The first of the three parts of Troubled Vision, "Troubled Desires," centers on the categories used to conceive of desire in medieval culture. It begins with Diane Wolfthal's "Picturing Same-Sex Desire: The Falconer and the Lover in Images by Petrus Christus and the Housebook Master," a study of several Netherlandish images of homosexual desire. Unsurprisingly, some are unequivocal condemnations of sodomy; others, however, are shown to conform to pictorial conventions for depicting heterosexual unions, a trend that "leaves the door open for a positive interpretation of same-sex desire" (38). The following essay, by William Burgwinkle, turns from visual image to text in a provocative, stimulating consideration of "Visible and Invisible Bodies and Subjects in Peter Damian." Here, the Liber gomorrhianus of Peter Damian provides normative categories for the expression of both sexuality and gender, categories that are aggressively asserted by the voice of the interrogator who inhabits "the panoptical seat of vision" (49) within the Liber gomorrhianus. The section concludes with Francesca Nicholson's "Seeing Women Troubadours within the '-itz' and '-isms,'" an essay that provides a salutary corrective to the Women's Studies template that has too often been applied to the work of female writers of verse in Occitan. Nicholson rejects the sort of essentialist reading that "sets up expectations for a gendered poetic practice that aligns with the supposed biological identity of the author" (65), offering instead a Lacanian reading in which "no single identification is claimed, and none is rejected" (72).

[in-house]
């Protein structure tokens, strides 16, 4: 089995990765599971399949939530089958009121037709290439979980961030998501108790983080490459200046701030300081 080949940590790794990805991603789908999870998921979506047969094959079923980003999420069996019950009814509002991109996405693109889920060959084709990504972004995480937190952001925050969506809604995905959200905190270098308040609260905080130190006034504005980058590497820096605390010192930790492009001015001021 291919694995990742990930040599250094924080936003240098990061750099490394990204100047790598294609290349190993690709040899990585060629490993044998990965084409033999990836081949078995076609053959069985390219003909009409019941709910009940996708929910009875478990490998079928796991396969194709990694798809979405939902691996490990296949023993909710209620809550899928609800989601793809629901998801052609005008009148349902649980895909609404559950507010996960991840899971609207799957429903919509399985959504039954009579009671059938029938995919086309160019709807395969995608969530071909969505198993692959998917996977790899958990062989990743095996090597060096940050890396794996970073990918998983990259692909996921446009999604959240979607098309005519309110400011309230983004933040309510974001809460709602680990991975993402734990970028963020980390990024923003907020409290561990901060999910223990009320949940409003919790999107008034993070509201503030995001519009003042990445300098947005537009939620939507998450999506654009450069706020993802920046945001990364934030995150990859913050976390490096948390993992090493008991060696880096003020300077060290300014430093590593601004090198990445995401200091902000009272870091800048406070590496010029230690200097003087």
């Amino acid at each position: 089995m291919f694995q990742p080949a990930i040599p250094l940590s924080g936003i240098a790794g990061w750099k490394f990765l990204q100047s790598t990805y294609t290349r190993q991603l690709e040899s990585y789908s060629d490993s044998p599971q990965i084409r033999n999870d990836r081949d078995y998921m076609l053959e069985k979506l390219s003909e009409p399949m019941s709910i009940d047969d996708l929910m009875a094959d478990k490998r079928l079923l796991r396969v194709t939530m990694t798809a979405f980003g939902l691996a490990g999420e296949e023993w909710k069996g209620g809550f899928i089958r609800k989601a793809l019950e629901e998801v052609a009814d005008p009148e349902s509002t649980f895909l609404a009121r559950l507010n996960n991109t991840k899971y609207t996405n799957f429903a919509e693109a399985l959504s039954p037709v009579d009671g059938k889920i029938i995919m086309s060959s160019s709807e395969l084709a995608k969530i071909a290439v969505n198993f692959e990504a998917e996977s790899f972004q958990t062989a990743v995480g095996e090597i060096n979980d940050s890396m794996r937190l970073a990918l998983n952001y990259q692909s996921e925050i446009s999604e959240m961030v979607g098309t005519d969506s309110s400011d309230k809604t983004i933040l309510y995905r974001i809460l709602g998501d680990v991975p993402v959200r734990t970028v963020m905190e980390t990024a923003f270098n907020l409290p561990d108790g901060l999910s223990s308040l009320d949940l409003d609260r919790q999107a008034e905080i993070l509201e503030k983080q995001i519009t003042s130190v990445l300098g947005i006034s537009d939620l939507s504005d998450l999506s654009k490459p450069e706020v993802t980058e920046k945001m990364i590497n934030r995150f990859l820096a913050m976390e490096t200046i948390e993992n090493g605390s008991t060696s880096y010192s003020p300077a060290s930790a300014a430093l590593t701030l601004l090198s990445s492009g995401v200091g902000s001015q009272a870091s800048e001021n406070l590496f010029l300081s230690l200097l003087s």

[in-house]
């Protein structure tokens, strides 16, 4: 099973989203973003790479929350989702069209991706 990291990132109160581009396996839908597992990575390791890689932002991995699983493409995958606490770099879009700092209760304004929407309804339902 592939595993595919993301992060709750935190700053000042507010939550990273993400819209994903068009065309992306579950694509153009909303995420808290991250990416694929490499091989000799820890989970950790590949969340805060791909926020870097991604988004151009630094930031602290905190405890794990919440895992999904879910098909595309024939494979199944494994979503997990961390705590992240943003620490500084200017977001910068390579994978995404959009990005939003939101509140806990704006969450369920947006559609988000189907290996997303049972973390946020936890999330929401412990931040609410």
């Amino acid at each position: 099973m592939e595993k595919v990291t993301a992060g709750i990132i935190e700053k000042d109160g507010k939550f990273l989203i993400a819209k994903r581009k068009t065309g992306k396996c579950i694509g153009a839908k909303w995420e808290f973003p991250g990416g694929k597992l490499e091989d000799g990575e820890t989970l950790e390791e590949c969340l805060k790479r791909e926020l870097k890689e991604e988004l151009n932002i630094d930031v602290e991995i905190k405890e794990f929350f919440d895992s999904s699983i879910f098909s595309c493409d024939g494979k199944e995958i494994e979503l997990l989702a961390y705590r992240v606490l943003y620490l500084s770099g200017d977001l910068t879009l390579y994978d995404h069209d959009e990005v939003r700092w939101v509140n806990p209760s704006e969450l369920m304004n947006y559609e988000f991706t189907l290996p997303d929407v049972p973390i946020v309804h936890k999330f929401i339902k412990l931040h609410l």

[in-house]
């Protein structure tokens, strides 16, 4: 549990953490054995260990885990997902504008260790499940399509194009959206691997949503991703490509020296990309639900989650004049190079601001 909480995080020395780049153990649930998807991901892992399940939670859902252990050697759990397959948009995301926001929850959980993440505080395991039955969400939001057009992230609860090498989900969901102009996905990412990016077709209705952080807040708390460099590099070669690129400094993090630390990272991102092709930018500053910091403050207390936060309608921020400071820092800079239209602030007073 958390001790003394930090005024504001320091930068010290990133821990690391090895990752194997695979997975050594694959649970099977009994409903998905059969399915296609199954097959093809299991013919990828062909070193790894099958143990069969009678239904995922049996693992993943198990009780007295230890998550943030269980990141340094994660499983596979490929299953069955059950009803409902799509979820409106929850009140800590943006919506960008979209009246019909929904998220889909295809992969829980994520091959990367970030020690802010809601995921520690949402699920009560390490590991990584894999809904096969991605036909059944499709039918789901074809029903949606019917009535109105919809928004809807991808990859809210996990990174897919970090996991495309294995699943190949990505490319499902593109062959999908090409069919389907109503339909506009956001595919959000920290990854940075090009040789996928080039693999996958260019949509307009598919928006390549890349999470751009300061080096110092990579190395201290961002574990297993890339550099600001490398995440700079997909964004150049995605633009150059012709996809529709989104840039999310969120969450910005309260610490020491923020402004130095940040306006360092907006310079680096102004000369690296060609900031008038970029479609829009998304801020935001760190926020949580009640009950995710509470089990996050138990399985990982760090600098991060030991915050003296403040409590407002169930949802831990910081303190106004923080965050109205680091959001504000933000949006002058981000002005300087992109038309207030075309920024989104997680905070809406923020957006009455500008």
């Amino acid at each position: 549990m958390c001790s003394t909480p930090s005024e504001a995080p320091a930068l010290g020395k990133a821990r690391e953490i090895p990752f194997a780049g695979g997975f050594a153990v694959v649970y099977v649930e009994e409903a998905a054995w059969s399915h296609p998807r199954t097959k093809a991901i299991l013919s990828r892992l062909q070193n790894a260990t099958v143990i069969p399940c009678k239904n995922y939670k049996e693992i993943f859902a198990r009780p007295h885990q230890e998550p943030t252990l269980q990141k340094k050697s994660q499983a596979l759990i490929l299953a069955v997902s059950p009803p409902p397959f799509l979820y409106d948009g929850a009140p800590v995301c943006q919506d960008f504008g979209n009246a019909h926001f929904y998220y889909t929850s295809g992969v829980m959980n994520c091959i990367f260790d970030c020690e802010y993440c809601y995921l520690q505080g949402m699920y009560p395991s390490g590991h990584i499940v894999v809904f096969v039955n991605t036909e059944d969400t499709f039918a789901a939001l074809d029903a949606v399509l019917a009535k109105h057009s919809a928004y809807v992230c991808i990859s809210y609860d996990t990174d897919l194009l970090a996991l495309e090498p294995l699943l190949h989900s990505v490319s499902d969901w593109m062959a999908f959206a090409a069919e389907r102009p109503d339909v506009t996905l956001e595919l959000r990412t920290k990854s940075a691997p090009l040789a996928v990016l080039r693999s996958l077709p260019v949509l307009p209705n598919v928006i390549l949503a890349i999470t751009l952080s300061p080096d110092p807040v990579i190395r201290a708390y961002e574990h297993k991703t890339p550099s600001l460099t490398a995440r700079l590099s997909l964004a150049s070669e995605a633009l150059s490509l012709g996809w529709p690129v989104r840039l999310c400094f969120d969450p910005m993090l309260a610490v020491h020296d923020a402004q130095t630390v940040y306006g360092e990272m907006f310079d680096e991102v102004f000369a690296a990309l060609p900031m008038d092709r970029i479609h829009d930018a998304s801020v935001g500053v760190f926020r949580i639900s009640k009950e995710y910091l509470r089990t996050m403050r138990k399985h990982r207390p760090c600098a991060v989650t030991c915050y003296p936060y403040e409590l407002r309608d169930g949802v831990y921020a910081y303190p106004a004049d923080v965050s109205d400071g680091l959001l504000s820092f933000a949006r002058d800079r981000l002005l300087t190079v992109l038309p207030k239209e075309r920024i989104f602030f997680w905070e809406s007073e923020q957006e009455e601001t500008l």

Part two, "Troubled Looks," moves from a central preoccupation with the construction and articulation of desire to a focus on the gaze itself. In this section (and in the book as a whole), Simon Gaunt's extremely fine "The Look of Love: The Gender of the Gaze in Troubadour Lyric" stands out. Like Nicholson, Gaunt examines Occitan literature in connection with questions of vision and knowledge; he turns, however, to the complex question of how gender categories are affected when the gaze itself becomes the object of desire. Building upon his earlier work on Bernart de Ventadorn, Gaunt illustrates the ways in which desire operates not just in terms of the seer's gaze upon the object of sight (the lady), but in terms of the fantasy of reciprocal vision. This ocular fantasy at once yields both narcissistic pleasure and the horrifying discovery that "all he contemplates in his lady's eyes is an abyss," producing a manifestation of the gaze that "escapes and confounds gender" (91). Emma Campbell's "Sacrifical Spectacle and Interpassive Vision in the Anglo-Norman Life of Saint Faith" continues to explore this de-gendered configuration of the gaze, drawing upon not Lacan but Zizek in order to consider how the experience of visual witnessing in hagiographical accounts of martyrdom is constituted in terms of a hermeneutic "interpassive vision" (112) that evades the normative male gendering of the gaze. Devotional literature continues to be central to the third essay in this cluster, Robert Mills's "Seeing Face to Face: Troubled Looks in the Katherine Group." Drawing upon the work of film critic Joan Copjec, Mills argues that Middle English anchoritic writing posits an ecstatic visual encounter with the divine that is, necessarily, continually deferred. As in the volume's introduction, Mills is occasionally led astray by his reliance on Biernoff for details of medieval optical theory, causing him to note the specifically "Aristotelian insistence on the primacy of sight as a medium of knowledge (122; just try telling that to a Platonist!) and to describe intromission as a process in which "light" (rather than visible species) "radiates from...objects" (128).